I was aware of the pernicious effects of colonialism around the world, but until I arrived in Canada I did not realize the nature of the suffering that First Nations people had undergone. My experience since living here, most recently of course at the Truth and Reconciliation Commission, has opened my eyes to the continuing marginalization suffered by indigenous peoples. I am honoured to have been part of the Church’s listening area at the TRC and know that we need to continue the work begun in that week if it is to have true impact.
It is essential that the bishop and the wider church focus on communicating our good news to new generations, and opening up to them the richness and joy that we find in our faith. One of my ways of doing this is to make use of social media both to speak to folk outside our church walls and to listen to their concerns and priorities. Providing worship opportunities that reach beyond traditional times and formats is a necessity, as is talking without jargon or self-righteousness about the deepest truths of our experience of God. People of all generations respond positively to integrity, openness and honesty even while continuing to question.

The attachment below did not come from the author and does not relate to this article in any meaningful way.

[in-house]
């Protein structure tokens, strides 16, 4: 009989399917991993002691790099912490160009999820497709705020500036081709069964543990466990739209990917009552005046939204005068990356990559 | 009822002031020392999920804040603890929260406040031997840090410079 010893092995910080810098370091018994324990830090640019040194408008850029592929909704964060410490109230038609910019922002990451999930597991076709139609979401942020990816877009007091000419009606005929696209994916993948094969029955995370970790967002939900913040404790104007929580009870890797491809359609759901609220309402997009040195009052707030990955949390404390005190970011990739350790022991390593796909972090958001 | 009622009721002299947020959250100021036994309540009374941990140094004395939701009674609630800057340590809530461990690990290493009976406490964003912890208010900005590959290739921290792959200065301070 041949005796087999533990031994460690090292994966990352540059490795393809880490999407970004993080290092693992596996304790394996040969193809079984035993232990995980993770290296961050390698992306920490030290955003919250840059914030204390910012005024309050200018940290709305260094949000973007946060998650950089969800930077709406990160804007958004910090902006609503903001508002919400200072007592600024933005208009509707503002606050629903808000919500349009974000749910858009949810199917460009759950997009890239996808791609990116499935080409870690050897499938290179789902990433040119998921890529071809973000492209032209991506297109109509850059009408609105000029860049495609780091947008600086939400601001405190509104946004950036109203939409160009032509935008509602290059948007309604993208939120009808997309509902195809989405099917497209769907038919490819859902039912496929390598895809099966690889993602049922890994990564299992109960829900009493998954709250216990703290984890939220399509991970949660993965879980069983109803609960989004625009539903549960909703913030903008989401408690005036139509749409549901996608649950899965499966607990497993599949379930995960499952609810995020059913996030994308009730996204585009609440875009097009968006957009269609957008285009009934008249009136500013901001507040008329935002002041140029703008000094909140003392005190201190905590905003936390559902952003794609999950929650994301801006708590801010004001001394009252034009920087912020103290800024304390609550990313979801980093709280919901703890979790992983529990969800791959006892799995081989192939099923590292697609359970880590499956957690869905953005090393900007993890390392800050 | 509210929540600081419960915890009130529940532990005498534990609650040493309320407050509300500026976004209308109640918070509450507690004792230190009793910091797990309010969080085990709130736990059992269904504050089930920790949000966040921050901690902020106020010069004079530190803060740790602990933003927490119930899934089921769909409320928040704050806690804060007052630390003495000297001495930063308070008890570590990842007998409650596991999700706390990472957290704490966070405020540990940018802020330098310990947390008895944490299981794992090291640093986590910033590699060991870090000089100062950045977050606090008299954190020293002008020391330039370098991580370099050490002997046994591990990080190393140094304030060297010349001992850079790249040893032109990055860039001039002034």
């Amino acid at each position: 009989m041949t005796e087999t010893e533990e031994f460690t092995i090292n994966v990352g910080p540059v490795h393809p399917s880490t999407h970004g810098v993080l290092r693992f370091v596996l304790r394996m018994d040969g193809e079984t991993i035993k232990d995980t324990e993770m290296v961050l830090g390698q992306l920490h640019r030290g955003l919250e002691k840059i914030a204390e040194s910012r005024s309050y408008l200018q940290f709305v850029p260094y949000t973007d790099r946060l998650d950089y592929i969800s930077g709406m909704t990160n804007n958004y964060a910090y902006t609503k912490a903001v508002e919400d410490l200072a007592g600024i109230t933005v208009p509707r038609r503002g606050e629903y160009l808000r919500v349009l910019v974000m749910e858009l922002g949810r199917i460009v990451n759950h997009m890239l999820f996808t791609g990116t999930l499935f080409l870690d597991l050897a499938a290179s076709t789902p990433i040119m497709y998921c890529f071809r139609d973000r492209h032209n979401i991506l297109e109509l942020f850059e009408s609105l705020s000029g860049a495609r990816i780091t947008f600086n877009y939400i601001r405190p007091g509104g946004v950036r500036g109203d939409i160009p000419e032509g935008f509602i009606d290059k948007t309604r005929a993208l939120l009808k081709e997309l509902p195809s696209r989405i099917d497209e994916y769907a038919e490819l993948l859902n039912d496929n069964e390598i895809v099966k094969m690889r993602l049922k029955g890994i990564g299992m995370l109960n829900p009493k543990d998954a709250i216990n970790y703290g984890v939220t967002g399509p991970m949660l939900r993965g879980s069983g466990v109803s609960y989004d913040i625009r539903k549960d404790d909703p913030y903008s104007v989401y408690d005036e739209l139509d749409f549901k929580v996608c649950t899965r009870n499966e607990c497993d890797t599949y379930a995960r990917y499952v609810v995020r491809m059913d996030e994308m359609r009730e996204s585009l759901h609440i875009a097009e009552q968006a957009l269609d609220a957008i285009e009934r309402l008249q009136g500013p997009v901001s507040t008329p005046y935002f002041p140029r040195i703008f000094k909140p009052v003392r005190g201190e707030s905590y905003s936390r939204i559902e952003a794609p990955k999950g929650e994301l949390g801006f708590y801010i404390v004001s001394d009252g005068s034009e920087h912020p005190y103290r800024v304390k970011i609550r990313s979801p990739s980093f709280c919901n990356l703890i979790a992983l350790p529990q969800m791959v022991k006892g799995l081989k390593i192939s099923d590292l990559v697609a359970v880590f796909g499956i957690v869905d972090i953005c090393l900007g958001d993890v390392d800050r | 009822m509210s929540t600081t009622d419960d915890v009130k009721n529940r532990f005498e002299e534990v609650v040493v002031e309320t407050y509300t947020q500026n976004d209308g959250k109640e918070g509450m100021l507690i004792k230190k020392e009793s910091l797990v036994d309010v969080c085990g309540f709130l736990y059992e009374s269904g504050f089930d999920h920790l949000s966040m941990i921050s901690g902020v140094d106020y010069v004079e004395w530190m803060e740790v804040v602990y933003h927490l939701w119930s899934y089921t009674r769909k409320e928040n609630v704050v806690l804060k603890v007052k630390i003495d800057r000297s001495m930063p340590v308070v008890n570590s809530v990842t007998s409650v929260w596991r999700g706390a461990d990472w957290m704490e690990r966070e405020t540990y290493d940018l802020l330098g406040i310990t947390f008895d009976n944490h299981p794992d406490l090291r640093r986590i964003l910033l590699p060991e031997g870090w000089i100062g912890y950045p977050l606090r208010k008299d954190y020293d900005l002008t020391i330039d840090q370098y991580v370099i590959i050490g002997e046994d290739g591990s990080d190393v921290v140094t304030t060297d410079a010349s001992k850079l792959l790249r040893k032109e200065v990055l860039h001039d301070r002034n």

My leadership style is one of collaboration and inspiration. I have experience of taking difficult decisions and helping people face hard truths both as archdeacon and as part of the management team of a parish with a large clerical, lay and volunteer staff. Leadership must involve listening and creating ownership as well as providing direction and accepting ultimate responsibility. It must also be by example: modeling the commitment, hard work and respectful interactions that are expected of others. The new bishop and our synod need to work with each other: to listen to the people in the pews, to build trust and to renew energy, so that we step forward into the future together, sure of our sense of direction.
We often talk about the bishop as having oversight of the diocese: the episcopal leadership that accompanies synodical governance. I would like to add another crucial attribute to this: the bishop should also be the one who looks over the horizon. So the bishop is the one who tries to discern the signs of the times and who works with the church to prepare for the future as well as to live in the present and build on the past. The bishop is also the one who helps local congregations feel they are part of the wider church: that their story is part of the whole narrative of God’s mission in the world. Together bishop and parish look at where God is at work in their life so they can discern what their next steps might be. This means that part of my commitment would be to gain a deep knowledge of local congregations and local communities so that we can make wise decisions together.
I hope these words have given you some insight into who I am and what I might offer to the diocese. I am also very happy to talk with individuals and answer questions on the phone or via email.